However, the loop I am writing is somewhat long - as I am generating a crossfade between various colours on a rgb led. I could poll multiple times for a change within the same loop, but that isn't very aesthetically pleasing.

So I thought of using interrupts and the analog comparator. However, how can i get it to notice a change in voltage for each of the switch settings? Eg. I want the interrupt to occur when the voltage changes from 5v to 2,5v, but also when it changes from 1,25 to 1,8. So both rising and falling, and for all voltages which correspond to the four switch settings. The reference voltage which triggers an interrupt changes which the different settings of the switch.

So my question boils down to this: how create interrupts for a rotary switch with a resistorladder?

Any help would be greatly appreciated!

my suggestion would be to start delegating the work to another ic, you could use a attiny85 that just monitors the rotary and provides a count of the current position and the difference from the last one, then in your main program just communicate with it via serial (fast a"s possible to avoid delays, maybe 57600 or higher) to gather that information and reset the count, this way the main "brain" doesnt have to worry about time consuming analog reads and the other ic doesnt have to worry about anything but those time consuming reads and responding to requests you can use an attiny85 which i would say is the easiest if you know how or perhaps come up with a more discrete method(which would need more supporting hardware and not as easily reconfigured best part about the attiny 85 is its relatively cheap and can be programmed with the arduino software once set up properly(with an isp programmer) and can be run at 8mhz without any extra hardware so with literally just a decoupling cap and the ic you can accompish this for less than a few dollars extra p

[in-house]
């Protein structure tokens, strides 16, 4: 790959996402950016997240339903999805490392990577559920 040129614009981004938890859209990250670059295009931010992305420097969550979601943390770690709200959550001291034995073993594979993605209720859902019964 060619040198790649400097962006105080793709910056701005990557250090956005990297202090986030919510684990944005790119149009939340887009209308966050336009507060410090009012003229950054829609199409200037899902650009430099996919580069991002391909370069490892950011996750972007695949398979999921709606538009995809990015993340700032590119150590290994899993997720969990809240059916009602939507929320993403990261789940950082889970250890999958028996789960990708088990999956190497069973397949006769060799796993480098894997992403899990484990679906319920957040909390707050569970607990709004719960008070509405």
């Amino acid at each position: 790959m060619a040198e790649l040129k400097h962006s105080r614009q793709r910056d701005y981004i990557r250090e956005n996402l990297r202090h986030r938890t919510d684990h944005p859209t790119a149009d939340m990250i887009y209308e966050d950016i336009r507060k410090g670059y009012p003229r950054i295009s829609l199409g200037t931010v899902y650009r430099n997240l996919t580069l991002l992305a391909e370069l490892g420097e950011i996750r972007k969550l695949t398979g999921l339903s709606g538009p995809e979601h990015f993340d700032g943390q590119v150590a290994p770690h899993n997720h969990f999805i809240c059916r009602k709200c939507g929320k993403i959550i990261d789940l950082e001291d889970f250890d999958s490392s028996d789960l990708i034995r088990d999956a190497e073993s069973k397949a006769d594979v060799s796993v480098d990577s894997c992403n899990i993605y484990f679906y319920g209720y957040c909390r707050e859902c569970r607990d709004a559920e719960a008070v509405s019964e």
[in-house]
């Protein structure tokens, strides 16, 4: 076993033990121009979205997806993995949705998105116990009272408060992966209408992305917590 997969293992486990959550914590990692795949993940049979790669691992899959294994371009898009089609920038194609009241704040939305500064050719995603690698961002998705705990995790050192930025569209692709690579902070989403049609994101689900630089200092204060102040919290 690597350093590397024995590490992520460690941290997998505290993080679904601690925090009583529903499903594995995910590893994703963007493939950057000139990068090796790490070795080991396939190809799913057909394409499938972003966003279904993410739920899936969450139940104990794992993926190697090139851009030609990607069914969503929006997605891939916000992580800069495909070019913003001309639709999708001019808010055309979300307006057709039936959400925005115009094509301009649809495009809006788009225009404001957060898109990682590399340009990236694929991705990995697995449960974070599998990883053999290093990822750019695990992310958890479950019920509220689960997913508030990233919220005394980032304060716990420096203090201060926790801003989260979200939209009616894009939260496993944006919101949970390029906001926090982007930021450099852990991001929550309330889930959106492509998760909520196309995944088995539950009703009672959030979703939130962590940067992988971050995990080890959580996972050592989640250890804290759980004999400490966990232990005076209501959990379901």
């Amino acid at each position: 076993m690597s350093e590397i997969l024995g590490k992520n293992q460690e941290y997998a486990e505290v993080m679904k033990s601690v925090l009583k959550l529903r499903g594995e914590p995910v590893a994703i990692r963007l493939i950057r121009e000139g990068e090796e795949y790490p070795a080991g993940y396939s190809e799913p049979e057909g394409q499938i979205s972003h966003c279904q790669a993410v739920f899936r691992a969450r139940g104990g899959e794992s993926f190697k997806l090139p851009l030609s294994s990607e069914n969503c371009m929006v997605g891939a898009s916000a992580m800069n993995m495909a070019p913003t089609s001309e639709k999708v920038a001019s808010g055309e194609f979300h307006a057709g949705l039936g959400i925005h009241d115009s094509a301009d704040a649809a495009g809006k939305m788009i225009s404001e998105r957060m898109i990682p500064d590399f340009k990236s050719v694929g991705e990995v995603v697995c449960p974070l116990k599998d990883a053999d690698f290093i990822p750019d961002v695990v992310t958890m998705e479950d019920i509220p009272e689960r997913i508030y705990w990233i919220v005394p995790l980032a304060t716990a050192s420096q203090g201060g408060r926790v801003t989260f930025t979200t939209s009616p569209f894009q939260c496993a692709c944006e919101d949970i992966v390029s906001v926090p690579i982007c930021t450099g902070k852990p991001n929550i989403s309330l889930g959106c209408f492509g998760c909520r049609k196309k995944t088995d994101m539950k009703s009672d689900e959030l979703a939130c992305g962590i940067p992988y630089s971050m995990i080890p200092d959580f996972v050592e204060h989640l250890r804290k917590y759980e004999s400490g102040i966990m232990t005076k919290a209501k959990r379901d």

winner10920:
my suggestion would be to start delegating the work to another ic, you could use a attiny85 that just monitors the rotary and provides a count of the current position and the difference from the last one, then in your main program just communicate with it via serial (fast a"s possible to avoid delays, maybe 57600 or higher) to gather that information and reset the count, this way the main “brain” doesnt have to worry about time consuming analog reads and the other ic doesnt have to worry about anything but those time consuming reads and responding to requests
you can use an attiny85 which i would say is the easiest if you know how or perhaps come up with a more discrete method(which would need more supporting hardware and not as easily reconfigured
best part about the attiny 85 is its relatively cheap and can be programmed with the arduino software once set up properly(with an isp programmer) and can be run at 8mhz without any extra hardware so with literally just a decoupling cap and the ic you can accompish this for less than a few dollars extra p

It’s interesting you mention this. I came to this conclusion last year and I did it with a Xilinx CPLD instead of a uC. I wanted to learn a bit about CPLDs so I thought this would be a good first project. I built it based on the theory of Grumpy Mike’s project below, implementing this hardware in the CPLD. My design allows for four rotary encoder channels and tracks them all asynchronously into a 12-bin “absolute” position. One channel is selected for output (via two pins) which outputs a that position.

Rotary Max (Grumpy Mike)